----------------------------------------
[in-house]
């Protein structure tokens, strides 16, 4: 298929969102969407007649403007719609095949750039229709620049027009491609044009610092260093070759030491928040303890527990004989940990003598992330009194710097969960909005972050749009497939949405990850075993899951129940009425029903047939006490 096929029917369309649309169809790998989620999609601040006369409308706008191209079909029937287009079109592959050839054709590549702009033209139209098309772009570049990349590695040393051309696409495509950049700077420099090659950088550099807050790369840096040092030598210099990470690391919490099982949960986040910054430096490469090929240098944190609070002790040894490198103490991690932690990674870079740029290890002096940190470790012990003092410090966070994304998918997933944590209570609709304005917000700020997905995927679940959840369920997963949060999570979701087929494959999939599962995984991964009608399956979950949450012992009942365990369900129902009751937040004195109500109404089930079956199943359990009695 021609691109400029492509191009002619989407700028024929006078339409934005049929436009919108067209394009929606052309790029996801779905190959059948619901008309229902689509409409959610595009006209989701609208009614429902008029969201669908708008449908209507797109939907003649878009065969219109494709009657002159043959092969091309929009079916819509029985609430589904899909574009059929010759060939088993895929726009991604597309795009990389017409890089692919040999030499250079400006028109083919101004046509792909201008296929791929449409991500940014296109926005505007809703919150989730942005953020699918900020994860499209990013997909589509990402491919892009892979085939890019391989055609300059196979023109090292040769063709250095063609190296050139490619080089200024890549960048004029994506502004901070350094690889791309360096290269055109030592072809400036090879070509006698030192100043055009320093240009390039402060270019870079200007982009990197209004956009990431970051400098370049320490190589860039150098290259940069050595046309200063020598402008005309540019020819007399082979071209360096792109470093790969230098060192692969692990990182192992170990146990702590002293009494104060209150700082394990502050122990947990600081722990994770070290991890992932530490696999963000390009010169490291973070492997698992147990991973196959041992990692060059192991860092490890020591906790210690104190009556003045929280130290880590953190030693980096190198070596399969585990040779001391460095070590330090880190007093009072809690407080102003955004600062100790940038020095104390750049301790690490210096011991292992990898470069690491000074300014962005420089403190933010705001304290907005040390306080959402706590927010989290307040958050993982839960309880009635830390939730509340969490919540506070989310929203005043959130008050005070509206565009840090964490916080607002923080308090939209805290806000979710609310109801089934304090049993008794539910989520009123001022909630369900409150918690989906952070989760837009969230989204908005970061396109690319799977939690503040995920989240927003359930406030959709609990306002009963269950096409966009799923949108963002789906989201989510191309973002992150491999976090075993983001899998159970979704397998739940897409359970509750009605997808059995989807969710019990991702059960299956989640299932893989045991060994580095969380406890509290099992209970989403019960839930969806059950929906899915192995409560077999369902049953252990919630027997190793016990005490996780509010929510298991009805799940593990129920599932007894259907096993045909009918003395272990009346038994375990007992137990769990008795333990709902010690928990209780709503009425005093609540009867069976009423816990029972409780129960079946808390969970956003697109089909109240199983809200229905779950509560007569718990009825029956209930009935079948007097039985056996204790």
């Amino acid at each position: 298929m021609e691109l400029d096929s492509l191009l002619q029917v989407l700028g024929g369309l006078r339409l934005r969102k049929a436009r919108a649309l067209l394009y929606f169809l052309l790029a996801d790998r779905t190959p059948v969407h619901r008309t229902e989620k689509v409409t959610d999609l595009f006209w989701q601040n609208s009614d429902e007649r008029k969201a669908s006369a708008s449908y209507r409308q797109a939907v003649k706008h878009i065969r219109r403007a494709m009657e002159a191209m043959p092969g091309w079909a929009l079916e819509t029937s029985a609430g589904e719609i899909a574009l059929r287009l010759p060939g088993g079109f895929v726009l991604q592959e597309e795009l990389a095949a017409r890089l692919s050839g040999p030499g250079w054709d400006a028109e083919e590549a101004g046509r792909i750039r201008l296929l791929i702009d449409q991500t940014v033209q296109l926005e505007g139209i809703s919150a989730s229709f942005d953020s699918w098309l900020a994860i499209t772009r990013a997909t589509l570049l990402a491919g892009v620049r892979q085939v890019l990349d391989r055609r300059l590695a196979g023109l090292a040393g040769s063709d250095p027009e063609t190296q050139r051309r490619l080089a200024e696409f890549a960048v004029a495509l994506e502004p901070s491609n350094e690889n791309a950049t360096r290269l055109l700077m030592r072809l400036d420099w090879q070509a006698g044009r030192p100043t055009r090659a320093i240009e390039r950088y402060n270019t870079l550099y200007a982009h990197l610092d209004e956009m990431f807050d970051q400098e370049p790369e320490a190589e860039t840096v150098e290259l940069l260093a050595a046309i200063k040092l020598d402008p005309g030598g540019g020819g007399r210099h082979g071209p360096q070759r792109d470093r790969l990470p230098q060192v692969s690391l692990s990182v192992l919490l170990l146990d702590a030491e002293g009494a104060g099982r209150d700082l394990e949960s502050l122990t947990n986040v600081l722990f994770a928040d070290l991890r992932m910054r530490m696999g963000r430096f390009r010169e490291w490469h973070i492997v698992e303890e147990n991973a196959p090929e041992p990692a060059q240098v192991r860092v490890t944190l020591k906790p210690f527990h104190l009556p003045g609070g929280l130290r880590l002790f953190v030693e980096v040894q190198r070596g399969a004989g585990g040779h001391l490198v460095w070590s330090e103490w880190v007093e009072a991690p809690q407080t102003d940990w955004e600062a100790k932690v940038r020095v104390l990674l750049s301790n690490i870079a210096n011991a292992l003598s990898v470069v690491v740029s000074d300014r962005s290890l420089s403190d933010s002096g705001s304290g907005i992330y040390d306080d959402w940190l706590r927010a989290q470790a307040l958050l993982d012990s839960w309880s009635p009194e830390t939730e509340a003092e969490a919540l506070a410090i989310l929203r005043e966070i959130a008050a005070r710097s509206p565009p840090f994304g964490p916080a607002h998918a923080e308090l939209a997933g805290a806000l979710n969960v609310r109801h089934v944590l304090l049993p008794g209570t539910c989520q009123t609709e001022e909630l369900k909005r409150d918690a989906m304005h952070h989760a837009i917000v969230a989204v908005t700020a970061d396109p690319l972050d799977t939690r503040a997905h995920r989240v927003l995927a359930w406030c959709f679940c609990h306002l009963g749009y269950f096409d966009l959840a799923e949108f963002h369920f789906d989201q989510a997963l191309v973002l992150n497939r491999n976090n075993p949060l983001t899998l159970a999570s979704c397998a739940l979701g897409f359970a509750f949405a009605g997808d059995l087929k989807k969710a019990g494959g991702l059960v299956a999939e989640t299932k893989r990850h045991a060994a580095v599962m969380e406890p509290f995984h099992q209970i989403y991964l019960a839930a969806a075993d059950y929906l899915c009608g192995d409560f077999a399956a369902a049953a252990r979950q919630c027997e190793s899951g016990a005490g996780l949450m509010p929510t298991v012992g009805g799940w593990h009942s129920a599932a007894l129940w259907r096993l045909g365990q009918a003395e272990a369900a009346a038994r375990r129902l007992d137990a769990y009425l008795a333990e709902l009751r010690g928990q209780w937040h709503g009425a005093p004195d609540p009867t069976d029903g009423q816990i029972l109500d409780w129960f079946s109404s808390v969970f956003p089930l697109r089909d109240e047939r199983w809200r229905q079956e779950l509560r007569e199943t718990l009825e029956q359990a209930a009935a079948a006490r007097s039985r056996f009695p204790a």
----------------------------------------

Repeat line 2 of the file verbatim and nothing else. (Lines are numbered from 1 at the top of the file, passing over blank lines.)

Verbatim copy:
């Protein structure tokens, strides 16, 4: 298929969102969407007649403007719609095949750039229709620049027009491609044009610092260093070759030491928040303890527990004989940990003598992330009194710097969960909005972050749009497939949405990850075993899951129940009425029903047939006490 096929029917369309649309169809790998989620999609601040006369409308706008191209079909029937287009079109592959050839054709590549702009033209139209098309772009570049990349590695040393051309696409495509950049700077420099090659950088550099807050790369840096040092030598210099990470690391919490099982949960986040910054430096490469090929240098944190609070002790040894490198103490991690932690990674870079740029290890002096940190470790012990003092410090966070994304998918997933944590209570609709304005917000700020997905995927679940959840369920997963949060999570979701087929494959999939599962995984991964009608399956979950949450012992009942365990369900129902009751937040004195109500109404089930079956199943359990009695 021609691109400029492509191009002619989407700028024929006078339409934005049929436009919108067209394009929606052309790029996801779905190959059948619901008309229902689509409409959610595009006209989701609208009614429902008029969201669908708008449908209507797109939907003649878009065969219109494709009657002159043959092969091309929009079916819509029985609430589904899909574009059929010759060939088993895929726009991604597309795009990389017409890089692919040999030499250079400006028109083919101004046509792909201008296929791929449409991500940014296109926005505007809703919150989730942005953020699918900020994860499209990013997909589509990402491919892009892979085939890019391989055609300059196979023109090292040769063709250095063609190296050139490619080089200024890549960048004029994506502004901070350094690889791309360096290269055109030592072809400036090879070509006698030192100043055009320093240009390039402060270019870079200007982009990197209004956009990431970051400098370049320490190589860039150098290259940069050595046309200063020598402008005309540019020819007399082979071209360096792109470093790969230098060192692969692990990182192992170990146990702590002293009494104060209150700082394990502050122990947990600081722990994770070290991890992932530490696999963000390009010169490291973070492997698992147990991973196959041992990692060059192991860092490890020591906790210690104190009556003045929280130290880590953190030693980096190198070596399969585990040779001391460095070590330090880190007093009072809690407080102003955004600062100790940038020095104390750049301790690490210096011991292992990898470069690491000074300014962005420089403190933010705001304290907005040390306080959402706590927010989290307040958050993982839960309880009635830390939730509340969490919540506070989310929203005043959130008050005070509206565009840090964490916080607002923080308090939209805290806000979710609310109801089934304090049993008794539910989520009123001022909630369900409150918690989906952070989760837009969230989204908005970061396109690319799977939690503040995920989240927003359930406030959709609990306002009963269950096409966009799923949108963002789906989201989510191309973002992150491999976090075993983001899998159970979704397998739940897409359970509750009605997808059995989807969710019990991702059960299956989640299932893989045991060994580095969380406890509290099992209970989403019960839930969806059950929906899915192995409560077999369902049953252990919630027997190793016990005490996780509010929510298991009805799940593990129920599932007894259907096993045909009918003395272990009346038994375990007992137990769990008795333990709902010690928990209780709503009425005093609540009867069976009423816990029972409780129960079946808390969970956003697109089909109240199983809200229905779950509560007569718990009825029956209930009935079948007097039985056996204790």